The General Training Reading and writing tests are not detailed and are more broad-based with the primary intention of assessing “the full range of formal language skills required for academic purposes” with greater emphasis on the “basic survival skills in broad social and educational context” (IELTS Handbook, 2007). The General Training IELTS tests are more suitable for potential candidates aspiring to visit English speaking countries for pursuing “secondary education”, to gain “work experience or training programs not at a degree level” and for “immigration purposes to Australia, Canada, and New Zealand” (IELTS Handbook, 2007).

Content Validity

The validity, the level of accuracy in the measurement of a test, has been confirmed as the most crucial quality of test utility (Bachman, 1990) and examinations are said to be valid when the level of accuracy in the prediction of the grades is high (Shoemaker, 2006). Content validity is said to be the most crucial of all the validities in the assessment of the learning outcomes of the students (Shoemaker, 2006). Validity is considered to be of prime importance in standardized tests since it relates to the degree of drawing meaningful inferences from the test scores (Bachman, 1990). The validity of a test is determined by the validation process in which the candidate taking the test presents appropriate evidence in support of the conclusions made, based on the test scores (Cronbach, 1971, in Crocker & Algina, 1986).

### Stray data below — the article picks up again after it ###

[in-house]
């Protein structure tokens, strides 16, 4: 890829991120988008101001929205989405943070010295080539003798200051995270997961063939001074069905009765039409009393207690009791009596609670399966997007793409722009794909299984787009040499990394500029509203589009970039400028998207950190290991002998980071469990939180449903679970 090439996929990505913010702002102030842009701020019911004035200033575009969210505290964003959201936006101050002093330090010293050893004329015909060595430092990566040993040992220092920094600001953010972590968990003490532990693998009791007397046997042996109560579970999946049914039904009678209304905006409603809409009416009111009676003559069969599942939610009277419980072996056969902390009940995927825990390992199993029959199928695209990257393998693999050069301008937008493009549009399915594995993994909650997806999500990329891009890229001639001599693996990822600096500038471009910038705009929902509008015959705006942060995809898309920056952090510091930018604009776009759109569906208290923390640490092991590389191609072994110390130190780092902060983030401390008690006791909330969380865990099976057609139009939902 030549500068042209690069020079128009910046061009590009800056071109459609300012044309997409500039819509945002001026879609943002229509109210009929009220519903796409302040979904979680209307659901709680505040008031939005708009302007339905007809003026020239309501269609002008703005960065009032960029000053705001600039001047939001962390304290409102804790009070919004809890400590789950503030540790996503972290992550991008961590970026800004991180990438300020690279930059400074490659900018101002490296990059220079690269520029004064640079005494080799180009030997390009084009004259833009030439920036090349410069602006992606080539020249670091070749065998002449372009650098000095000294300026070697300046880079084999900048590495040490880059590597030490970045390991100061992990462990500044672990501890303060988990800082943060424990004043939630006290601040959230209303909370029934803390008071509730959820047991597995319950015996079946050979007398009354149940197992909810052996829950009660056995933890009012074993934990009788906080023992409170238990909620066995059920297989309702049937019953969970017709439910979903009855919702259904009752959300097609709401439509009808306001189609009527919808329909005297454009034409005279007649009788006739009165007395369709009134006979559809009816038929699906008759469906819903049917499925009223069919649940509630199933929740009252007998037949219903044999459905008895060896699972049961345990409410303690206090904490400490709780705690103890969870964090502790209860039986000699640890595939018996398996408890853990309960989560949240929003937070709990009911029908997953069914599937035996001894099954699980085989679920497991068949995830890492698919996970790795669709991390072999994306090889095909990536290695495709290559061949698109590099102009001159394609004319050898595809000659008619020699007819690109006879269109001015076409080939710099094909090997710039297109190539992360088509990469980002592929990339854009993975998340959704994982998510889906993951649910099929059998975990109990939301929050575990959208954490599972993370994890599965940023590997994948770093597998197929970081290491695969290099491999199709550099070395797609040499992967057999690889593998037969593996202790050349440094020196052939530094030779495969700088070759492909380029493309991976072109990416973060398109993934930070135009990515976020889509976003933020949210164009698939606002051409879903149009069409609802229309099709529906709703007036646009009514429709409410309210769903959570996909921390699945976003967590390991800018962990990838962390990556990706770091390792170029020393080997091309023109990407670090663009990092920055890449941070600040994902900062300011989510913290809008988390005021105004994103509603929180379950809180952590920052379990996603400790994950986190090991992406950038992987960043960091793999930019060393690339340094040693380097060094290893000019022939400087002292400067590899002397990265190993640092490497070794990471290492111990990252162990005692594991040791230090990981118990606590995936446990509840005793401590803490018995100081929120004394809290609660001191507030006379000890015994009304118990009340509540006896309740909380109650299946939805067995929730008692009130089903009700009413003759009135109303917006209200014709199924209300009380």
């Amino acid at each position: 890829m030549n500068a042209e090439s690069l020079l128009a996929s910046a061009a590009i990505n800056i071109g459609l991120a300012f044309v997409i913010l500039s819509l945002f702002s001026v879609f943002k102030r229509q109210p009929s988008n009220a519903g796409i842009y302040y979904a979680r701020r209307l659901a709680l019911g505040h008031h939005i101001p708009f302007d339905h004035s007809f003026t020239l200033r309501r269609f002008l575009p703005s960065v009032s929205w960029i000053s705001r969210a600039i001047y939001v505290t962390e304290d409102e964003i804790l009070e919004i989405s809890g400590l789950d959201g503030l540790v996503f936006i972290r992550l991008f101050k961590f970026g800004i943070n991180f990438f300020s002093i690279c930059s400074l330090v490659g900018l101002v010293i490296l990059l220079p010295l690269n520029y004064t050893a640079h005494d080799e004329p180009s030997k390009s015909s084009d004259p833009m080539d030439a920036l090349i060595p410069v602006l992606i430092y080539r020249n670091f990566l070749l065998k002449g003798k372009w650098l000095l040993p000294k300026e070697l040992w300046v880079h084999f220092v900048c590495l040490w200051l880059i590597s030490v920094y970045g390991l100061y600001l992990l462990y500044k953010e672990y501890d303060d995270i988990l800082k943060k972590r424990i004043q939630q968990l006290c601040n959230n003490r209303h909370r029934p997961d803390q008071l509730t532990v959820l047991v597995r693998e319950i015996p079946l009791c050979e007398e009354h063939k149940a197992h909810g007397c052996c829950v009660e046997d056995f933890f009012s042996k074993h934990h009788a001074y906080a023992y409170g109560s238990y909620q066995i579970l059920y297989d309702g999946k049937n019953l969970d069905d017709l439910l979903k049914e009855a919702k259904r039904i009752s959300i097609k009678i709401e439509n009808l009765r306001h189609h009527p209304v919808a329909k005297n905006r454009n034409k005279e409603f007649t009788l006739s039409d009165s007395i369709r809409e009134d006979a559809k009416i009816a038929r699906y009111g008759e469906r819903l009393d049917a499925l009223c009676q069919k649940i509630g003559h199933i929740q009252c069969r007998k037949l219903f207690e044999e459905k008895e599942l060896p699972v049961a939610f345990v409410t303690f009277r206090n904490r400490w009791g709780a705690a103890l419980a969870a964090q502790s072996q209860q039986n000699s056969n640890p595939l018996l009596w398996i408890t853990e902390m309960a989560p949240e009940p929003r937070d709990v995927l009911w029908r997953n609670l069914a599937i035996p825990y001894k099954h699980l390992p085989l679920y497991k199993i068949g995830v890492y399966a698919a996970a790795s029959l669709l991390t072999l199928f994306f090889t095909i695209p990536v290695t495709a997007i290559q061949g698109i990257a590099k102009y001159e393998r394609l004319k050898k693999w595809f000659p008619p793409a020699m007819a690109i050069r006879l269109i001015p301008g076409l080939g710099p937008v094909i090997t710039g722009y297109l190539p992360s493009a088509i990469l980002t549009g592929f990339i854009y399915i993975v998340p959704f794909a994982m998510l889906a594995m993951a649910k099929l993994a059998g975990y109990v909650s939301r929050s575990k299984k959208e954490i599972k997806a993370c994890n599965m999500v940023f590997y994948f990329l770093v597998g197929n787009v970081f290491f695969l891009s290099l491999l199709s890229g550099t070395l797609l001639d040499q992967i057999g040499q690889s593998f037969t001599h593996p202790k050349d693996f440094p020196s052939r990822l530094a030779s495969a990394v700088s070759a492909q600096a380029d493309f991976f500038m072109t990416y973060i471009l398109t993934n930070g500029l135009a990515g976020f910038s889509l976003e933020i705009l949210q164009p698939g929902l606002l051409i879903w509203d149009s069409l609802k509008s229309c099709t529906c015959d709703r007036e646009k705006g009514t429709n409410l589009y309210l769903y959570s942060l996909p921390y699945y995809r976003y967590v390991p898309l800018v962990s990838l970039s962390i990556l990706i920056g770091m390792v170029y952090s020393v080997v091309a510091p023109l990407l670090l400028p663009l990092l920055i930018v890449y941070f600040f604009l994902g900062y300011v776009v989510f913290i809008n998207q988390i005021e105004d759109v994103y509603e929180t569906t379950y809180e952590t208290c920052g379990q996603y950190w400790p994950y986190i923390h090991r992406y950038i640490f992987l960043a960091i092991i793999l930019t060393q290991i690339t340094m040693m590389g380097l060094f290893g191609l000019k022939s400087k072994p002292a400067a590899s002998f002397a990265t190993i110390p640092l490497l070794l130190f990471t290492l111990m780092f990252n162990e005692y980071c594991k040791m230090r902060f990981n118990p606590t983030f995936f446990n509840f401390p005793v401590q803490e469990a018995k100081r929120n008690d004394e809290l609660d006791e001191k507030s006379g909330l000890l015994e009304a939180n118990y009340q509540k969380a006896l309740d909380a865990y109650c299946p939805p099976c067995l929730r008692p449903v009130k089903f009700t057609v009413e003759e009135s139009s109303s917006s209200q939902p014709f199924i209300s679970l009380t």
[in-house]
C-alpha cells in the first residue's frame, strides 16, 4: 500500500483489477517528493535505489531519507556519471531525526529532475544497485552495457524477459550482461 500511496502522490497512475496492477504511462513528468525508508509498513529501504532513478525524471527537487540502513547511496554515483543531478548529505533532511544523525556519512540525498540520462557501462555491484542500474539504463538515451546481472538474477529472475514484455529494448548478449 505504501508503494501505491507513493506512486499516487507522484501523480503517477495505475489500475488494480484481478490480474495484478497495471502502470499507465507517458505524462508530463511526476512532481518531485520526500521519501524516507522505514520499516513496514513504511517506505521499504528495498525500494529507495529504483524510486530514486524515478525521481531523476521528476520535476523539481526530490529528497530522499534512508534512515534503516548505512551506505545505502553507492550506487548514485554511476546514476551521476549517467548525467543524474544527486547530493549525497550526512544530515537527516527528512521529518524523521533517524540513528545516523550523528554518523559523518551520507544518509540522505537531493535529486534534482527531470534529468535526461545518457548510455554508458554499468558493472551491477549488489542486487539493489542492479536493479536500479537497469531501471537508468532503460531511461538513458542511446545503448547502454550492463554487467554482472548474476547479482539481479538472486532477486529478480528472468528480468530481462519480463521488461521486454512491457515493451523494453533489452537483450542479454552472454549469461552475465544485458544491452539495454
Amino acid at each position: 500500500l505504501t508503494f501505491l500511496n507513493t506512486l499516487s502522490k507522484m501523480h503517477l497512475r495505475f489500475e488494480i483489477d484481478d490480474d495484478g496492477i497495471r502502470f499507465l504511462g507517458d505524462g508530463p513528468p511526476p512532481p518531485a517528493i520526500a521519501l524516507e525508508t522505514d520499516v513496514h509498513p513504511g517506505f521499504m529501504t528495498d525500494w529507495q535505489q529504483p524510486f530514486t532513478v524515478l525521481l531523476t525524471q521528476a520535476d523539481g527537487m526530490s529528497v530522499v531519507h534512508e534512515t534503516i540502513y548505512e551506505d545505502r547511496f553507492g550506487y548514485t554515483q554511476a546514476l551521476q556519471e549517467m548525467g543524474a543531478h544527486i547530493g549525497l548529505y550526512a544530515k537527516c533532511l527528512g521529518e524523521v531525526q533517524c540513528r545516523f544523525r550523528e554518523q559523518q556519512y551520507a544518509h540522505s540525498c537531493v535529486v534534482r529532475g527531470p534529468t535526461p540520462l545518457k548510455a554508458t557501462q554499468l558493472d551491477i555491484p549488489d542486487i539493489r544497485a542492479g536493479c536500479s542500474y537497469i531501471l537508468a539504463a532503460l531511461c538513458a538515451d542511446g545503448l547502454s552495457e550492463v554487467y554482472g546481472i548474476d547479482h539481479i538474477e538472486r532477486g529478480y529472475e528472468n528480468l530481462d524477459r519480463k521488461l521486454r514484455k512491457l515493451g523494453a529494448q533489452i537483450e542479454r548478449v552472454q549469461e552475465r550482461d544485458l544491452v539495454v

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Content validity is represented by designing the test to reflect and gauge the content that has been taught to the students (Shoemaker, 2006), and accordingly, the IELTS candidates are tested in all the crucial skills including listening, reading, writing, and speaking. The IELTS tests have been designed to apply to the “full range of ability from non-user to expert user” (IELTS Handbook, 2007). Accordingly, all the candidates are required to “take the same Listening and speaking tests”, the reading and writing tests ate different for Academic and General training purposes (IELTS Handbook, 2007).